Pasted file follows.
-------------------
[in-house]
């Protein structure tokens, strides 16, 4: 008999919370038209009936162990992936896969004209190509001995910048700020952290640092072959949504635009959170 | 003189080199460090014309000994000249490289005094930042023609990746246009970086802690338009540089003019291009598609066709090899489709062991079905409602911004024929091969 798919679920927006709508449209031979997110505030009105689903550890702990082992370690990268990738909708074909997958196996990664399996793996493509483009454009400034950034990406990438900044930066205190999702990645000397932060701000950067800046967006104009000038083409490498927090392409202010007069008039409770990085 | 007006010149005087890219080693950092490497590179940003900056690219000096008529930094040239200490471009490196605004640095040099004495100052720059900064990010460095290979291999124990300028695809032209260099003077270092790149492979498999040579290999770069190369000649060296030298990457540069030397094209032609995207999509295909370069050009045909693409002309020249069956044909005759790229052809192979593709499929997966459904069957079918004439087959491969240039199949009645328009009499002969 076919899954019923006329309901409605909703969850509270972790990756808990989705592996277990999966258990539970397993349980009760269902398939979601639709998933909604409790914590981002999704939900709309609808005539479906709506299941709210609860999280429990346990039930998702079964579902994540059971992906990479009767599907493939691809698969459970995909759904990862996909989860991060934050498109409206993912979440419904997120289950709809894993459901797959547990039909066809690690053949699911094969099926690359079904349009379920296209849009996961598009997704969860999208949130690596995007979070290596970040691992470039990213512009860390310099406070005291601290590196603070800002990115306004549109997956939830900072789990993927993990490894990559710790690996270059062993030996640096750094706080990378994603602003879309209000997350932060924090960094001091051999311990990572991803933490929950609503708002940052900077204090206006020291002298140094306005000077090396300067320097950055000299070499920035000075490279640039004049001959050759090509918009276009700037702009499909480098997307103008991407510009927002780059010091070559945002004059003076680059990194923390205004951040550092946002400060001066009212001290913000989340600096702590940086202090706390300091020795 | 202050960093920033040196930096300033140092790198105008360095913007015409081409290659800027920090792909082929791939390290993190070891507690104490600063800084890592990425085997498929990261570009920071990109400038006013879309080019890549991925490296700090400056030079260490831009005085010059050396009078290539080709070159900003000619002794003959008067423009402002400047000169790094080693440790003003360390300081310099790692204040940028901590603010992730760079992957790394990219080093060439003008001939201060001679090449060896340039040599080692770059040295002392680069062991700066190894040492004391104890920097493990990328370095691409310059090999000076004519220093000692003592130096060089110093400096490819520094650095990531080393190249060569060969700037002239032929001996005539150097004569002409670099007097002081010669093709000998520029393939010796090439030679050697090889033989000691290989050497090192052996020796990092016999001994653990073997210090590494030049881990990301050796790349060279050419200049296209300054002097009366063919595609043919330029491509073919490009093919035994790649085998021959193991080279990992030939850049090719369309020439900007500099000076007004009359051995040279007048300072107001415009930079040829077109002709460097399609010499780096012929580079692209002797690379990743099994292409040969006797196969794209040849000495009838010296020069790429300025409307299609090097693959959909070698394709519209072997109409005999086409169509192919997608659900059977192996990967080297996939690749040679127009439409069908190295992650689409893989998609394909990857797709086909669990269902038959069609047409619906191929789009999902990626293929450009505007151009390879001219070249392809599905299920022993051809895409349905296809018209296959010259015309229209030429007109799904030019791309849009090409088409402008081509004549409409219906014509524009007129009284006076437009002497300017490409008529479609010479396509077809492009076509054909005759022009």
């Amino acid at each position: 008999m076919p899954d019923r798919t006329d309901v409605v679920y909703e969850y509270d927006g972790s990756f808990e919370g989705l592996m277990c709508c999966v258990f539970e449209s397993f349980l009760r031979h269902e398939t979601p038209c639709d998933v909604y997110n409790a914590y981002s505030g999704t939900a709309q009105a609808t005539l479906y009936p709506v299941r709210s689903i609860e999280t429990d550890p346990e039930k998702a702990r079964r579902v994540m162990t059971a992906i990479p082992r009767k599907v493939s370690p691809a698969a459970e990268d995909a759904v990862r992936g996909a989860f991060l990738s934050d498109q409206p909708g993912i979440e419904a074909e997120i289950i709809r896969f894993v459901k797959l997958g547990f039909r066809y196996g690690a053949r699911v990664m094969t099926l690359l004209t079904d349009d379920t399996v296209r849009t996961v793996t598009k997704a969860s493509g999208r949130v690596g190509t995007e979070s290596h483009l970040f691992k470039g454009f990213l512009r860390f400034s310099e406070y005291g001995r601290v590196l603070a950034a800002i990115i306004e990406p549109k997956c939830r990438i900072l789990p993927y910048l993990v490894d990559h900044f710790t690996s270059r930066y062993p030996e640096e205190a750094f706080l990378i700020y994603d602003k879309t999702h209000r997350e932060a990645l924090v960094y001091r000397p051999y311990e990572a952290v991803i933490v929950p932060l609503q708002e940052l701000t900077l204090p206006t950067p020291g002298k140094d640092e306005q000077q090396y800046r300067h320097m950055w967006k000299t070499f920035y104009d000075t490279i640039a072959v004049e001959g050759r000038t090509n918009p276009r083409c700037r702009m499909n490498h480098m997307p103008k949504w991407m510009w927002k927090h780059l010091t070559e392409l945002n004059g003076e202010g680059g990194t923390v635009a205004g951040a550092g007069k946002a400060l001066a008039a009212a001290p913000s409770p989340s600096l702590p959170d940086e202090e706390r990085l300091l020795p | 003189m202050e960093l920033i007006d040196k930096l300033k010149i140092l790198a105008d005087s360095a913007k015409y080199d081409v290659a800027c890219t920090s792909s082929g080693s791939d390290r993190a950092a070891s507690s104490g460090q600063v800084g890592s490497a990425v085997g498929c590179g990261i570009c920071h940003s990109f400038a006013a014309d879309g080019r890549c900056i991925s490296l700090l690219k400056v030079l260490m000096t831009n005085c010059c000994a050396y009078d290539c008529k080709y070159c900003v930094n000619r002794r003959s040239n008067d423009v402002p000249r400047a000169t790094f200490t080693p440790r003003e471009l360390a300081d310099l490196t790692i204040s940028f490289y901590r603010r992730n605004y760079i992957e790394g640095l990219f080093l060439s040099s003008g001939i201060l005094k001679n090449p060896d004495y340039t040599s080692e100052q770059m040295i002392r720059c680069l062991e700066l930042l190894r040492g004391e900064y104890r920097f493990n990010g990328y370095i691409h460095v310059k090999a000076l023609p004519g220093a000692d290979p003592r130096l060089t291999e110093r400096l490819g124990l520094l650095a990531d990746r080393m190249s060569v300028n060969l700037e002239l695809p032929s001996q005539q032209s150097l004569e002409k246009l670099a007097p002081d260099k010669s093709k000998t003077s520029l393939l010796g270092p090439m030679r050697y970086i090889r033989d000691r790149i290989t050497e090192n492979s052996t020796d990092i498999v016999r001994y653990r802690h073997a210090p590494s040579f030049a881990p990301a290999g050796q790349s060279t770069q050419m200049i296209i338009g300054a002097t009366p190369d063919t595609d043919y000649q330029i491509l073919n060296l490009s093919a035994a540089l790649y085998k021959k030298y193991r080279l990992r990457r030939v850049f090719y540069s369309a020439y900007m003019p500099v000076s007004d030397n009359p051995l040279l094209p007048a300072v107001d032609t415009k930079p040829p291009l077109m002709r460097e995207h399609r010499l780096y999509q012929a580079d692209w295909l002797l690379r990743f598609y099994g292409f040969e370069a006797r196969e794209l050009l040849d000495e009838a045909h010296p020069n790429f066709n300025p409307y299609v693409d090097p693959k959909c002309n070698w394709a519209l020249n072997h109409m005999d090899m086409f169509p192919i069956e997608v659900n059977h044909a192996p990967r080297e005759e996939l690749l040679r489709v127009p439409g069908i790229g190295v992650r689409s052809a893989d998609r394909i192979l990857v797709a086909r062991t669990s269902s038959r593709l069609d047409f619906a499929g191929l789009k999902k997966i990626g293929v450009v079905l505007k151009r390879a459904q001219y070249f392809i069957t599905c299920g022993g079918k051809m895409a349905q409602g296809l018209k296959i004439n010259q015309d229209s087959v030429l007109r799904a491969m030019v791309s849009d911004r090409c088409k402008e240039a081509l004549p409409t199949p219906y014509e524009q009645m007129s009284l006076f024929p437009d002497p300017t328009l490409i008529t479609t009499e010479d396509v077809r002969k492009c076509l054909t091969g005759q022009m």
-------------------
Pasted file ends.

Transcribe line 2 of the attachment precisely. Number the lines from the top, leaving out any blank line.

């Protein structure tokens, strides 16, 4: 008999919370038209009936162990992936896969004209190509001995910048700020952290640092072959949504635009959170 | 003189080199460090014309000994000249490289005094930042023609990746246009970086802690338009540089003019291009598609066709090899489709062991079905409602911004024929091969 798919679920927006709508449209031979997110505030009105689903550890702990082992370690990268990738909708074909997958196996990664399996793996493509483009454009400034950034990406990438900044930066205190999702990645000397932060701000950067800046967006104009000038083409490498927090392409202010007069008039409770990085 | 007006010149005087890219080693950092490497590179940003900056690219000096008529930094040239200490471009490196605004640095040099004495100052720059900064990010460095290979291999124990300028695809032209260099003077270092790149492979498999040579290999770069190369000649060296030298990457540069030397094209032609995207999509295909370069050009045909693409002309020249069956044909005759790229052809192979593709499929997966459904069957079918004439087959491969240039199949009645328009009499002969 076919899954019923006329309901409605909703969850509270972790990756808990989705592996277990999966258990539970397993349980009760269902398939979601639709998933909604409790914590981002999704939900709309609808005539479906709506299941709210609860999280429990346990039930998702079964579902994540059971992906990479009767599907493939691809698969459970995909759904990862996909989860991060934050498109409206993912979440419904997120289950709809894993459901797959547990039909066809690690053949699911094969099926690359079904349009379920296209849009996961598009997704969860999208949130690596995007979070290596970040691992470039990213512009860390310099406070005291601290590196603070800002990115306004549109997956939830900072789990993927993990490894990559710790690996270059062993030996640096750094706080990378994603602003879309209000997350932060924090960094001091051999311990990572991803933490929950609503708002940052900077204090206006020291002298140094306005000077090396300067320097950055000299070499920035000075490279640039004049001959050759090509918009276009700037702009499909480098997307103008991407510009927002780059010091070559945002004059003076680059990194923390205004951040550092946002400060001066009212001290913000989340600096702590940086202090706390300091020795 | 202050960093920033040196930096300033140092790198105008360095913007015409081409290659800027920090792909082929791939390290993190070891507690104490600063800084890592990425085997498929990261570009920071990109400038006013879309080019890549991925490296700090400056030079260490831009005085010059050396009078290539080709070159900003000619002794003959008067423009402002400047000169790094080693440790003003360390300081310099790692204040940028901590603010992730760079992957790394990219080093060439003008001939201060001679090449060896340039040599080692770059040295002392680069062991700066190894040492004391104890920097493990990328370095691409310059090999000076004519220093000692003592130096060089110093400096490819520094650095990531080393190249060569060969700037002239032929001996005539150097004569002409670099007097002081010669093709000998520029393939010796090439030679050697090889033989000691290989050497090192052996020796990092016999001994653990073997210090590494030049881990990301050796790349060279050419200049296209300054002097009366063919595609043919330029491509073919490009093919035994790649085998021959193991080279990992030939850049090719369309020439900007500099000076007004009359051995040279007048300072107001415009930079040829077109002709460097399609010499780096012929580079692209002797690379990743099994292409040969006797196969794209040849000495009838010296020069790429300025409307299609090097693959959909070698394709519209072997109409005999086409169509192919997608659900059977192996990967080297996939690749040679127009439409069908190295992650689409893989998609394909990857797709086909669990269902038959069609047409619906191929789009999902990626293929450009505007151009390879001219070249392809599905299920022993051809895409349905296809018209296959010259015309229209030429007109799904030019791309849009090409088409402008081509004549409409219906014509524009007129009284006076437009002497300017490409008529479609010479396509077809492009076509054909005759022009």